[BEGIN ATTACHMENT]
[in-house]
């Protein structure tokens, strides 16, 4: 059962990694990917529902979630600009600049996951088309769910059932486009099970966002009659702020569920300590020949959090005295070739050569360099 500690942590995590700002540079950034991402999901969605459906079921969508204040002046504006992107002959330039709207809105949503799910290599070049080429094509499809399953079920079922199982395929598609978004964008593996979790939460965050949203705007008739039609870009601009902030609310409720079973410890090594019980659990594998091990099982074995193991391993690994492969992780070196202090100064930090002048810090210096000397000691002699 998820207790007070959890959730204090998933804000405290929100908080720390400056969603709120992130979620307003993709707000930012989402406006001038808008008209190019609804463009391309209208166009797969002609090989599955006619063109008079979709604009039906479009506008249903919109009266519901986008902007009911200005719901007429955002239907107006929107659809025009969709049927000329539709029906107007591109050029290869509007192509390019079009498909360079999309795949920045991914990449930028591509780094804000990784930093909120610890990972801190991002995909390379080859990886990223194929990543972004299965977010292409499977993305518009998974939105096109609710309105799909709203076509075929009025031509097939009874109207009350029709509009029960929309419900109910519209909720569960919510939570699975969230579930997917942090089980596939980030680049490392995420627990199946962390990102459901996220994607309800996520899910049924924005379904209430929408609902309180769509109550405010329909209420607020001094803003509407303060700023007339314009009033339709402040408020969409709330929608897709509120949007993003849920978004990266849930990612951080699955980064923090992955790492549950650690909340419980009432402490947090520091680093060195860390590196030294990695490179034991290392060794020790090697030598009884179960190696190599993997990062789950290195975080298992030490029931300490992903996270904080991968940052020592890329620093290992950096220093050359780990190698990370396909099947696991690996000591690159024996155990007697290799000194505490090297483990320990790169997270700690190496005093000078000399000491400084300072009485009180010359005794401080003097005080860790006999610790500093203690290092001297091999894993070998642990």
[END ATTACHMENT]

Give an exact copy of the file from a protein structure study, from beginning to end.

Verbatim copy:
[in-house]
């Protein structure tokens, strides 16, 4: 059962990694990917529902979630600009600049996951088309769910059932486009099970966002009659702020569920300590020949959090005295070739050569360099 500690942590995590700002540079950034991402999901969605459906079921969508204040002046504006992107002959330039709207809105949503799910290599070049080429094509499809399953079920079922199982395929598609978004964008593996979790939460965050949203705007008739039609870009601009902030609310409720079973410890090594019980659990594998091990099982074995193991391993690994492969992780070196202090100064930090002048810090210096000397000691002699 998820207790007070959890959730204090998933804000405290929100908080720390400056969603709120992130979620307003993709707000930012989402406006001038808008008209190019609804463009391309209208166009797969002609090989599955006619063109008079979709604009039906479009506008249903919109009266519901986008902007009911200005719901007429955002239907107006929107659809025009969709049927000329539709029906107007591109050029290869509007192509390019079009498909360079999309795949920045991914990449930028591509780094804000990784930093909120610890990972801190991002995909390379080859990886990223194929990543972004299965977010292409499977993305518009998974939105096109609710309105799909709203076509075929009025031509097939009874109207009350029709509009029960929309419900109910519209909720569960919510939570699975969230579930997917942090089980596939980030680049490392995420627990199946962390990102459901996220994607309800996520899910049924924005379904209430929408609902309180769509109550405010329909209420607020001094803003509407303060700023007339314009009033339709402040408020969409709330929608897709509120949007993003849920978004990266849930990612951080699955980064923090992955790492549950650690909340419980009432402490947090520091680093060195860390590196030294990695490179034991290392060794020790090697030598009884179960190696190599993997990062789950290195975080298992030490029931300490992903996270904080991968940052020592890329620093290992950096220093050359780990190698990370396909099947696991690996000591690159024996155990007697290799000194505490090297483990320990790169997270700690190496005093000078000399000491400084300072009485009180010359005794401080003097005080860790006999610790500093203690290092001297091999894993070998642990």